After I made the first 3 Covid playlists I focused on writing and recording FuturePlaneta. Then it seemed the world might go back to normal and I paused. Alas, the ride isn’t over, and so the Covids will continue.
Covid #4 is on it’s way.
Have you heard the original Covids?
Connecting the dots between rock, funk, and soul with his high-wire guitar playing and raw-boned-but elegant vocal performances, Evan Goodrow’s Loyalty sounds like an arrival. It’s the impressive work of a disciplined, self-aware performer who has captured his own unique genuine, soaring sonic and heart-felt vision.—Ted Drozdowski, Premier Guitar
You can write a book about what fire is and represents. Or you can take a picture and let the photo do the talking.
The other night in low 30 degree weather, I grabbed my old beach guitar (a 90’s yamaha acoustic) and played outdoor at a bonfire with my friend Chris Fitz. Keeping within the protocol we kept the audience to under 20 people and played until we couldn’t feel our fingers anymore, just under 5 hours.
And it was great for so many reasons. The best was at the end when someone told me how important it was that I came and did it, and how live music was medicine.
And he was apologetic that there weren’t more people and so there wasn’t as much money to go around. I told him my supporters have my back. My listeners have been great to me through these trying times and I’m going to continue doing it, until the last fire.
Maybe it’s time for another Covid.
It’s easy to get nostalgic over the past. But it doesn’t help us get anywhere we wish to go. And when we change our minds about it we can turn directions and decide that what “was” was “best” and what “is” is better.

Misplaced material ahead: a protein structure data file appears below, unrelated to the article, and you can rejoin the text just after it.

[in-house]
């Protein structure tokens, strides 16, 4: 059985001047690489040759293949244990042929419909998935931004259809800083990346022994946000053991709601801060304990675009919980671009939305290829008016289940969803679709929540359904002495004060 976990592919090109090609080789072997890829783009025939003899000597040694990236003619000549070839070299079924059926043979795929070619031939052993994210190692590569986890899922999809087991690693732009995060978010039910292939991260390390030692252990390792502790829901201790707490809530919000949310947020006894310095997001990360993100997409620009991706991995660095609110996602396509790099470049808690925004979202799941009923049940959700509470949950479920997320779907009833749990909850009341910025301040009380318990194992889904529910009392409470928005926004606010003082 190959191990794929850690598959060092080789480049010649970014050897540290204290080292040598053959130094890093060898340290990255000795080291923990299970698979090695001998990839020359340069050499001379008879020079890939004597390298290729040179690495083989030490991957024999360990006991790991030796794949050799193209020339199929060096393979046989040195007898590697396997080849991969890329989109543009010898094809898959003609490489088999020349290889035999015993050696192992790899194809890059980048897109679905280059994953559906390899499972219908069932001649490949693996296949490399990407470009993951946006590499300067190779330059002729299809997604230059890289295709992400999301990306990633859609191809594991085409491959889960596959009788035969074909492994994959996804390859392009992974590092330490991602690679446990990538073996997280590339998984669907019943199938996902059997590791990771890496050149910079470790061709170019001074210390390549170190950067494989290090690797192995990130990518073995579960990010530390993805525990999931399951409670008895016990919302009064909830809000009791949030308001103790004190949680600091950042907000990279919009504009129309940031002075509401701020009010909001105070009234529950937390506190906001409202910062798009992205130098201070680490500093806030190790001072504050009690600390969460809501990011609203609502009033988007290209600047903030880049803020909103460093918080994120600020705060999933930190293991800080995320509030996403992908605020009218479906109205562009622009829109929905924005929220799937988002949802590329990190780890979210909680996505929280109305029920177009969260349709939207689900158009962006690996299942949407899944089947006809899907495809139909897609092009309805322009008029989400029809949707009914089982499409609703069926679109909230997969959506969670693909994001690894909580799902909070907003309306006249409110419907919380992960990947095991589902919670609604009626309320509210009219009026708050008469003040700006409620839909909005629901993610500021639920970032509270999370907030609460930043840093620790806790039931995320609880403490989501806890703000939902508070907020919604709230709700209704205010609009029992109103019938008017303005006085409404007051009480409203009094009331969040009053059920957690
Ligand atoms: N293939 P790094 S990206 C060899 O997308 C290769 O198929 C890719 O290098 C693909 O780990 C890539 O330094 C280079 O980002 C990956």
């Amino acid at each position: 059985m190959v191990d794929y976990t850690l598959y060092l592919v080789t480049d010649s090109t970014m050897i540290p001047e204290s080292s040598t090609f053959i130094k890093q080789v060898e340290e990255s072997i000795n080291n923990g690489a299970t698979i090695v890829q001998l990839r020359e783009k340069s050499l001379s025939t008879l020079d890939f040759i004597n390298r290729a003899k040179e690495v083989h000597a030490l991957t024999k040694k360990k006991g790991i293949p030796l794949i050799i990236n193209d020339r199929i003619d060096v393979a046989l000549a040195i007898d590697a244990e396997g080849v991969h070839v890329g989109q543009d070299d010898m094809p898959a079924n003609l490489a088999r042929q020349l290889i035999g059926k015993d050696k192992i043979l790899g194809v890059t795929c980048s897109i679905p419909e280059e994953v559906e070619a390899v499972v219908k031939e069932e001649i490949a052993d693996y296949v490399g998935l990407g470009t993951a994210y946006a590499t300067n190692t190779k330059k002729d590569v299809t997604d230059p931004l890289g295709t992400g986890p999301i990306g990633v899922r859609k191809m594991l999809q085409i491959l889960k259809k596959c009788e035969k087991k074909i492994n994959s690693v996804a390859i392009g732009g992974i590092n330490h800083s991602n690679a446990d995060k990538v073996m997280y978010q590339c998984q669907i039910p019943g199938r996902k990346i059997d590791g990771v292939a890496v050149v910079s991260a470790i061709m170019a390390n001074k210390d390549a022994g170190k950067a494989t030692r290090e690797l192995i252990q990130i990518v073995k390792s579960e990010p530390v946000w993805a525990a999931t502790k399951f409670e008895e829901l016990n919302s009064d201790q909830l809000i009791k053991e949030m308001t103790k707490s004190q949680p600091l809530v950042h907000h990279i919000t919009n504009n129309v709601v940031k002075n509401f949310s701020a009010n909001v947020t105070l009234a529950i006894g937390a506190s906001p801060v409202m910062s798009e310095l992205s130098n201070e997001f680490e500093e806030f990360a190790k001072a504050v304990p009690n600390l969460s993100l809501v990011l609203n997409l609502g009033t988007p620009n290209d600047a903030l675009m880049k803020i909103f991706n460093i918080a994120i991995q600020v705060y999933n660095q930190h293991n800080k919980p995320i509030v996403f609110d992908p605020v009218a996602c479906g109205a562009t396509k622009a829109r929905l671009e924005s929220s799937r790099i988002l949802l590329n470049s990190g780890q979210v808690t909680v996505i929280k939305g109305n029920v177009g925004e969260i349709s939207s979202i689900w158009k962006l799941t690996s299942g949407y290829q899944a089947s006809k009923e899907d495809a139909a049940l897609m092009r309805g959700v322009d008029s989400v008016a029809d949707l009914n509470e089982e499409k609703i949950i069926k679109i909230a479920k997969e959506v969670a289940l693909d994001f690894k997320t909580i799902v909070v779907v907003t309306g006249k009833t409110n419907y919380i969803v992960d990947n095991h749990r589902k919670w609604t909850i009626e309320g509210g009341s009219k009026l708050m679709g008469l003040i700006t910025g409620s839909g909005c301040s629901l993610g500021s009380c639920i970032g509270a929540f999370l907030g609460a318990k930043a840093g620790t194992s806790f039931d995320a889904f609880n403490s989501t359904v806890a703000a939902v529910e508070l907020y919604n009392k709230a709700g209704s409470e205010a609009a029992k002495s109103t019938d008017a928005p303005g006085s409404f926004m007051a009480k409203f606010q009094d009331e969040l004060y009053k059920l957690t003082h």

I think this can be true of anything.
Feb 8, 2014 below….(listen to that band go!)
As I sit here counting down the final hours of our dreaded covid 2020 I’m tempted to join in the lamenting but I can’t, and here’s why.
Despite everything that’s happened I can’t help but feel hopeful for all the change, albeit turbulent, but still change that the entire world has undertaken, and is still going through. I’m hopeful that people can, have, or will wake up to certain circumstances that surround them in their lives and environments, and seek out new and creative ways to make things better for themselves (political, health, art, financial, family). It could be as simple as being reminded of what’s most important to us as humans, something that often falls away from the daily screen hustle in the new age.
I’ll use the metaphor of a fire: I hope people will spend more time building them instead of watching videos of them. The work and effort of cutting the tree down, stacking the wood, calling your friends, setting the fire pit, lighting it and conversing face to face, talking and listening to each other, getting lost in deep conversations that can change the way we see each other and ourselves. This in place of the passive action of noticing and simultaneously dismissing the “fire on the screen,” a trend that grew in fancy restaurants over the last decade.
There’s real work to be done as we decide what it is that we want to do next about any of these things, but if we’ve learned anything meaningful from our past then we know that “this too shall pass.”
There’s never been a time in history when it didn’t feel like the world was ending and where “mankind” was put to the test. Some sort of test. Any sort of test.
Is 2021 going to start, at least as a continuation of this dreaded 2020. Yes, obviously. Will it last forever? Of course not.
Make the decision about what it is that’s worth living for and what’s worth dying for. Then start cutting the wood for your fire. Everyone in your life can be there to enjoy it with you.
Much love to you all this New Years Eve,